Girl Online Spooked: What The Zoella Ghostwriting Issue Tells Us

Image - Shutterstock: MISHA
Image – Shutterstock: MISHA

Ghosts Creep Us Out For A Reason

Campaign for Real Authors #CFRAThis graphic landed in my Twitter stream today, supposedly from the UK-based “Campaign For Real Authors,” hashing themselves as #CFRA. I suspect this is from the Authors Electric collective, which in 2012 had some blog commentary focused on the priority some publishers seem to have for celebrity books over the earnest work of “real authors.”

Mercifully without mentioning the UK YouTuber Zoe Sugg, her book Girl Online, or author Siobhan Curham who “helped” Sugg write it — the #CFRA’s humor helps us look into a deeper, more pervasive issue for publishers to consider: ghostwriting.

Contemporary communications, especially in the entertainment world, just aren’t down with the old guard’s séances anymore. Ghostwriting, at least for young people, may have at last been busted.

In case you’re not following the story, the 24-year-old vlogger’s debut novel from Penguin lists the highly regarded Sugg as its author. But it has come to light that YA novelist Curham was on what the publisher calls Sugg’s “editorial team.” The book, we’re given to understand, was — to an unknown degree — ghosted by Curham.

Let’s be clear: Trying to hold Sugg, Curham, or Penguin UK somehow direly accountable for the controversy around this incident isn’t nearly as important as looking at how the digital dynamic has unhinged another longtime staple of traditional publishing fare: the ghostwritten celebrity book.

Curham, in her strident disclaimer of several days ago, made it clear that she’s felt a lot of heat “from complete strangers accusing me of things that are a million miles from the truth.” And Sugg announced she was getting off the Net for a bit — not stopping her YouTubing, she stressed — because the controversy was “clouding up my brain.” (She’s back on Twitter, by the way, apparently having quickly cleared the well-coiffed noggin.)

We need not cry for Curham, Sugg, and their publisher. My colleague Tom Tivnan at The Bookseller in London reportsthat Girl Online has stayed atop the list of UK Official Top 50-selling books for two weeks. Tivnan writes:

Girl Online shifted 55,971 copies through Nielsen BookScan last week, which is a 28.4% drop off from her record-setting first week total of 78,109 units. Yet her combined sales of 134,080 copies beats 2014’s previous two-week record, the 120,160 copies Jeff Kinney’s The Long Haul (Puffin) sold in its first fortnight of release.

It’s selling like cupcakes.

On the other hand, look at the consumer reviews — on Amazon, for example — and you’ll see  some damning comments both about the work and about the ghostwriting. It’s easy to guess that some fans are rethinking their ideas about Sugg.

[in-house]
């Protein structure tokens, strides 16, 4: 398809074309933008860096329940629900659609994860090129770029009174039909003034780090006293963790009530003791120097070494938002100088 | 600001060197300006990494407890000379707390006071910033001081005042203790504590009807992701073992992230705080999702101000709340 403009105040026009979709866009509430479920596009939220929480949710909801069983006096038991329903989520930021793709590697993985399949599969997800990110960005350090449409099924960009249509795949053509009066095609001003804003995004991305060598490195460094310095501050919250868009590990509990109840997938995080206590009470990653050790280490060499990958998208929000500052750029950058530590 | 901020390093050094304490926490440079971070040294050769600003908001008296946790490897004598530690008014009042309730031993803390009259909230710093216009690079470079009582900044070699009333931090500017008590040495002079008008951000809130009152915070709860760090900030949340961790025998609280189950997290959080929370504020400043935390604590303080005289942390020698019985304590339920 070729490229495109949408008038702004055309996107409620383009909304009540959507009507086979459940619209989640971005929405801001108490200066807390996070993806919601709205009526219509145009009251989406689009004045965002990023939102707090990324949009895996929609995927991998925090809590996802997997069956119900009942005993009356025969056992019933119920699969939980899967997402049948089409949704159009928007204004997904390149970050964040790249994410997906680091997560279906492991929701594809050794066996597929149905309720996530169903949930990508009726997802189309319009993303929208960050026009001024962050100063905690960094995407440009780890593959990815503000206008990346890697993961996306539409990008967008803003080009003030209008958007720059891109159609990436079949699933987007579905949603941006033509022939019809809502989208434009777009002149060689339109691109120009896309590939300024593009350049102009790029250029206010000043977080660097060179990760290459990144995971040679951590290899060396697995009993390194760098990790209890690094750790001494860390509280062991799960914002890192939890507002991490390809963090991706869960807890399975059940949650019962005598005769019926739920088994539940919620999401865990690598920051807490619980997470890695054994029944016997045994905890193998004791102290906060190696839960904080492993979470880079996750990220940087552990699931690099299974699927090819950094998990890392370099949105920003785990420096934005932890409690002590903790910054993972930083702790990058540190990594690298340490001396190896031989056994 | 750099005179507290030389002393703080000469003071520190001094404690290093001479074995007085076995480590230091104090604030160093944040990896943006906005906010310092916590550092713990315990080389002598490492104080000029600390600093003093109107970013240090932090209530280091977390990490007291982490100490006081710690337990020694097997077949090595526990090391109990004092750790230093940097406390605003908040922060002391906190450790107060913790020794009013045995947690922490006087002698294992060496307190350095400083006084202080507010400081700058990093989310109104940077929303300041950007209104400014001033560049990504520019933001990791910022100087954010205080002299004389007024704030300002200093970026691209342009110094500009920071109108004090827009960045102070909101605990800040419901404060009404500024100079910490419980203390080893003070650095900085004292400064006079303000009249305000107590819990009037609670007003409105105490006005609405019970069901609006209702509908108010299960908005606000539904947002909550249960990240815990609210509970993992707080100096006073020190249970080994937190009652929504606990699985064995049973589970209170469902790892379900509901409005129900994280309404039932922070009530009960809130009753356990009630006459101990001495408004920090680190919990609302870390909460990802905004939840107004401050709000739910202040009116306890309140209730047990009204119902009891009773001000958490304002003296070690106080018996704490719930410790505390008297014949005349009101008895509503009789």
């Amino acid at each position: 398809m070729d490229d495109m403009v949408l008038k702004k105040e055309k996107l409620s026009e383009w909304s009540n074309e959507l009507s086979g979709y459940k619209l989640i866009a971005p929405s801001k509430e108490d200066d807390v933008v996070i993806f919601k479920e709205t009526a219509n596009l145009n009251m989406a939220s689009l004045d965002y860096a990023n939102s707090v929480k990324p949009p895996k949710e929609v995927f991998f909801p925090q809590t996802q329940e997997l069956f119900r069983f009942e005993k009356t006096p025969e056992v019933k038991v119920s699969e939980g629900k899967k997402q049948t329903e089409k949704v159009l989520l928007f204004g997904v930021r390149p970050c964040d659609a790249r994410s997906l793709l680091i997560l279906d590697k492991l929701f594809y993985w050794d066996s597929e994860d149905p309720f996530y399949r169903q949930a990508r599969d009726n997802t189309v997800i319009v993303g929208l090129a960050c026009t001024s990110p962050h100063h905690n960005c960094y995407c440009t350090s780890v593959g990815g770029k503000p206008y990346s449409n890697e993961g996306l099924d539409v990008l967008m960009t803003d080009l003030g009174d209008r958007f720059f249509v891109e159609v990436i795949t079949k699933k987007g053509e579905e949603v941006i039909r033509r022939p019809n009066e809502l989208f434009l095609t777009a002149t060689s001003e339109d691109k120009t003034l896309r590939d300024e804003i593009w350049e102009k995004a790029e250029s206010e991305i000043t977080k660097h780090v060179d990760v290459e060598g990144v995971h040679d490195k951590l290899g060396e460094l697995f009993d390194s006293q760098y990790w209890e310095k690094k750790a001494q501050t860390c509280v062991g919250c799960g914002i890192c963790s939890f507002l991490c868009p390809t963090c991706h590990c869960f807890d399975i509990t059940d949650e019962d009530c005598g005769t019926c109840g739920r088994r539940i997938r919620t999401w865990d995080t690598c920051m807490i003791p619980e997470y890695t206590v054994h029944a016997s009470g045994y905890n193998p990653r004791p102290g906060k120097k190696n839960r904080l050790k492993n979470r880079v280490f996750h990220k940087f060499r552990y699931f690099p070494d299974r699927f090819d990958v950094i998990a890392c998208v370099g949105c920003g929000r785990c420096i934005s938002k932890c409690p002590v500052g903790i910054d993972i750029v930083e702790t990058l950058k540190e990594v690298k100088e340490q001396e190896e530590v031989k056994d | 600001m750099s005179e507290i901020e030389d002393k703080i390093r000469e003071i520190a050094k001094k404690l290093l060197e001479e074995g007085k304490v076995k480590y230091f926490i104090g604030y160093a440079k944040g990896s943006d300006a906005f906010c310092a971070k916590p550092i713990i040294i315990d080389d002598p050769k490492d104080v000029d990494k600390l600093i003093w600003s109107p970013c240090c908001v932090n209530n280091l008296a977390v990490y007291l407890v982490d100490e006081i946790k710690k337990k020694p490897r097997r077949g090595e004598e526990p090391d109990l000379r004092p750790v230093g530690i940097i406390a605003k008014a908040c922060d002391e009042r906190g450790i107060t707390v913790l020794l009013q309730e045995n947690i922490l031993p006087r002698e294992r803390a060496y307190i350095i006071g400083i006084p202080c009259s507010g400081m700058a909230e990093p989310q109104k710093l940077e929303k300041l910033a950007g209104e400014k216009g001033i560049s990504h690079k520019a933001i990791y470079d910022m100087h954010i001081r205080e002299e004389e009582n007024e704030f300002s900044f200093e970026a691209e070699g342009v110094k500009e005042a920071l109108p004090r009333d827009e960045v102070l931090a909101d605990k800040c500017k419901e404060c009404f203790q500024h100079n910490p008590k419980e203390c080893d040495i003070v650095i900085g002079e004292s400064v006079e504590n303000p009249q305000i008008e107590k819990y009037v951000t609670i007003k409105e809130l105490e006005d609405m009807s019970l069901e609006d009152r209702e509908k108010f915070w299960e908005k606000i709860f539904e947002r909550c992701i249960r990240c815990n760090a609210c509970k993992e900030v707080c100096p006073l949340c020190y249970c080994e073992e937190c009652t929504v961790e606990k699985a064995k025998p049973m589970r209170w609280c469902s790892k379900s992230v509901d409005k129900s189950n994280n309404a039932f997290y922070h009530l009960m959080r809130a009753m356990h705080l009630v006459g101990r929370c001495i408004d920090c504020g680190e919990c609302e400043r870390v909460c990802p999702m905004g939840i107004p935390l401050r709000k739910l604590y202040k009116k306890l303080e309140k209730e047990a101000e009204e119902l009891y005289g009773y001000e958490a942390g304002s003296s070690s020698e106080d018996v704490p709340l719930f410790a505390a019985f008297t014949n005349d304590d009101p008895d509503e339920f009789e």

Which brings us to a pivotal question: If Penguin had published the book as being “by Zoe Sugg with Siobhan Curham,” would it have sold any fewer copies? Of course not. You’re going to tell me that Sugg’s beauty-tips YouTube audience would stand in a store or peer online at the book cover and balk at the “with” credit of a respected YA author like Curham? #Cmonson

No, Penguin, instead, took the riskier route: it credited only Sugg. And — sorry, folks — that does, technically and actually, signal that Sugg wrote the book.

What’s more, this is not nonfiction. If the “girl online” were Sugg, herself, and the book told readers all about how she does what she does with “autumnal colors,” the presence of a ghost — while something that should still be made clear — wouldn’t be so jarring. Memoir “as told to so-and-so” is a more palatable product. This, however, is fiction, a debut novel. As one of more than 60 reader-reviewers at frames it in a review title: “I Sincerely Believe This Book Would Not Have Been Published If It Weren’t For The Author’s Fame.” Just for balance, mind you, let me direct you to a positive Amazon review, as well — there are many: “Surprised. Very Good Surprise.”

One of the reasons the Zoella event merits attention is that YouTube has quite actively courted publishers’ attenton recently. I chaired a panel in London at The FutureBook Conference in which YouTube’s David Ripert very ably discussed the attractions of YouTubers and booktubers with their ready, loyal followings. How many of those talents may be prepared to write a book — and how to present them if they’re given collaborators — is likely to be a topic we’ll revisit.

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There’s more: Read the full story at Thought Catalog

By Porter Ander­son | @Porter_Anderson

Writing on the Ether: Girl Online Spooked: What The Zoella Ghostwriting Issue Tells Us

Originally published by Thought Catalog at



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